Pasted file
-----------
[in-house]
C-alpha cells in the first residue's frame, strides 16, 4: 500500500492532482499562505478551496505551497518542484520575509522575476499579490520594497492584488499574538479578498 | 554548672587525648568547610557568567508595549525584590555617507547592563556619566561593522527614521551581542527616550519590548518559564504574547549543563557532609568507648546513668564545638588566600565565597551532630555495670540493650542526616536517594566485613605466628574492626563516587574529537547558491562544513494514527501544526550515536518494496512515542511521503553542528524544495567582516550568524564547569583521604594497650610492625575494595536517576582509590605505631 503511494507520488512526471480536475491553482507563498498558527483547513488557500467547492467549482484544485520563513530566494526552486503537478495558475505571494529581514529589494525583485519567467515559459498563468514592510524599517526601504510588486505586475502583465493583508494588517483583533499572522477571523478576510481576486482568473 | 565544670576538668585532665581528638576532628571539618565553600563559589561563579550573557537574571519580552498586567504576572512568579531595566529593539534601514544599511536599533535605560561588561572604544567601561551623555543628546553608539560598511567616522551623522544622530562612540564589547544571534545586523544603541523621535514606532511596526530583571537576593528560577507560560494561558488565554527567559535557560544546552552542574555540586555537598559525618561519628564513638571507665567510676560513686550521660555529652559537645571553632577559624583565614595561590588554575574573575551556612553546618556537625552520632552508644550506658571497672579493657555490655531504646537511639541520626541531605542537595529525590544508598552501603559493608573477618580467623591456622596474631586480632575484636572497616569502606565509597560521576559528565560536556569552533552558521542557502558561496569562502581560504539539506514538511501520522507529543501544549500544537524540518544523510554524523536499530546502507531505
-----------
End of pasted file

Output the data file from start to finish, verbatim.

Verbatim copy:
[in-house]
C-alpha cells in the first residue's frame, strides 16, 4: 500500500492532482499562505478551496505551497518542484520575509522575476499579490520594497492584488499574538479578498 | 554548672587525648568547610557568567508595549525584590555617507547592563556619566561593522527614521551581542527616550519590548518559564504574547549543563557532609568507648546513668564545638588566600565565597551532630555495670540493650542526616536517594566485613605466628574492626563516587574529537547558491562544513494514527501544526550515536518494496512515542511521503553542528524544495567582516550568524564547569583521604594497650610492625575494595536517576582509590605505631 503511494507520488512526471480536475491553482507563498498558527483547513488557500467547492467549482484544485520563513530566494526552486503537478495558475505571494529581514529589494525583485519567467515559459498563468514592510524599517526601504510588486505586475502583465493583508494588517483583533499572522477571523478576510481576486482568473 | 565544670576538668585532665581528638576532628571539618565553600563559589561563579550573557537574571519580552498586567504576572512568579531595566529593539534601514544599511536599533535605560561588561572604544567601561551623555543628546553608539560598511567616522551623522544622530562612540564589547544571534545586523544603541523621535514606532511596526530583571537576593528560577507560560494561558488565554527567559535557560544546552552542574555540586555537598559525618561519628564513638571507665567510676560513686550521660555529652559537645571553632577559624583565614595561590588554575574573575551556612553546618556537625552520632552508644550506658571497672579493657555490655531504646537511639541520626541531605542537595529525590544508598552501603559493608573477618580467623591456622596474631586480632575484636572497616569502606565509597560521576559528565560536556569552533552558521542557502558561496569562502581560504539539506514538511501520522507529543501544549500544537524540518544523510554524523536499530546502507531505